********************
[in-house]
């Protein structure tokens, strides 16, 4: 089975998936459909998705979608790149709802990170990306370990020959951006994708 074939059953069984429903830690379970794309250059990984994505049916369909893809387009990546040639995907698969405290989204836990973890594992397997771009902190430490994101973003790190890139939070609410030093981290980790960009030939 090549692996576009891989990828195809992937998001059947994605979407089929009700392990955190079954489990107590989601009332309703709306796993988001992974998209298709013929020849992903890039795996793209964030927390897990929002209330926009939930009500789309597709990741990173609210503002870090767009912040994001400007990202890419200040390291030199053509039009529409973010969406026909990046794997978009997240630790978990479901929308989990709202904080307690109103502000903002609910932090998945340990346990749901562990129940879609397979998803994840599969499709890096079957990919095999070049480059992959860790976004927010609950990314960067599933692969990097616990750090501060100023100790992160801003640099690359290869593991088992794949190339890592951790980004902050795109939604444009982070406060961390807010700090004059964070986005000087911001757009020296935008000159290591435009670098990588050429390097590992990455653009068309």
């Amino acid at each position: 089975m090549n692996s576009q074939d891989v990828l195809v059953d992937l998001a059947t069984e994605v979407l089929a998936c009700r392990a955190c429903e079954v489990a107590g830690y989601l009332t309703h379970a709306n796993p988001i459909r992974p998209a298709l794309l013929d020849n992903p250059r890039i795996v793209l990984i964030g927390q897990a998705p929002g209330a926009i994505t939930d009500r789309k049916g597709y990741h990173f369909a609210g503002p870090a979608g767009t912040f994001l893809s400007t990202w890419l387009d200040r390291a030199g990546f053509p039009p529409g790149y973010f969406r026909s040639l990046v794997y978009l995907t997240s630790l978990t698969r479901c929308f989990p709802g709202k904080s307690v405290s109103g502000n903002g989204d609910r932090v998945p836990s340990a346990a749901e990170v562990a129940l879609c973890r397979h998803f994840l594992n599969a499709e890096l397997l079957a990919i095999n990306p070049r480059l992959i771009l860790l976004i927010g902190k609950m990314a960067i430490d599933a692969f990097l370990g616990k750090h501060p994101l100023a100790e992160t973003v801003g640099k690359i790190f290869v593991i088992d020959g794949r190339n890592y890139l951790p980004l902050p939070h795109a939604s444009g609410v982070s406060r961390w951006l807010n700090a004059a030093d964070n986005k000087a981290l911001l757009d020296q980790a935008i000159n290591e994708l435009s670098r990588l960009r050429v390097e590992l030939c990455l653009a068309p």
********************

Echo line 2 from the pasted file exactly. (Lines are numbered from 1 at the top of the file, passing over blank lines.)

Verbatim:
């Protein structure tokens, strides 16, 4: 089975998936459909998705979608790149709802990170990306370990020959951006994708 074939059953069984429903830690379970794309250059990984994505049916369909893809387009990546040639995907698969405290989204836990973890594992397997771009902190430490994101973003790190890139939070609410030093981290980790960009030939 090549692996576009891989990828195809992937998001059947994605979407089929009700392990955190079954489990107590989601009332309703709306796993988001992974998209298709013929020849992903890039795996793209964030927390897990929002209330926009939930009500789309597709990741990173609210503002870090767009912040994001400007990202890419200040390291030199053509039009529409973010969406026909990046794997978009997240630790978990479901929308989990709202904080307690109103502000903002609910932090998945340990346990749901562990129940879609397979998803994840599969499709890096079957990919095999070049480059992959860790976004927010609950990314960067599933692969990097616990750090501060100023100790992160801003640099690359290869593991088992794949190339890592951790980004902050795109939604444009982070406060961390807010700090004059964070986005000087911001757009020296935008000159290591435009670098990588050429390097590992990455653009068309």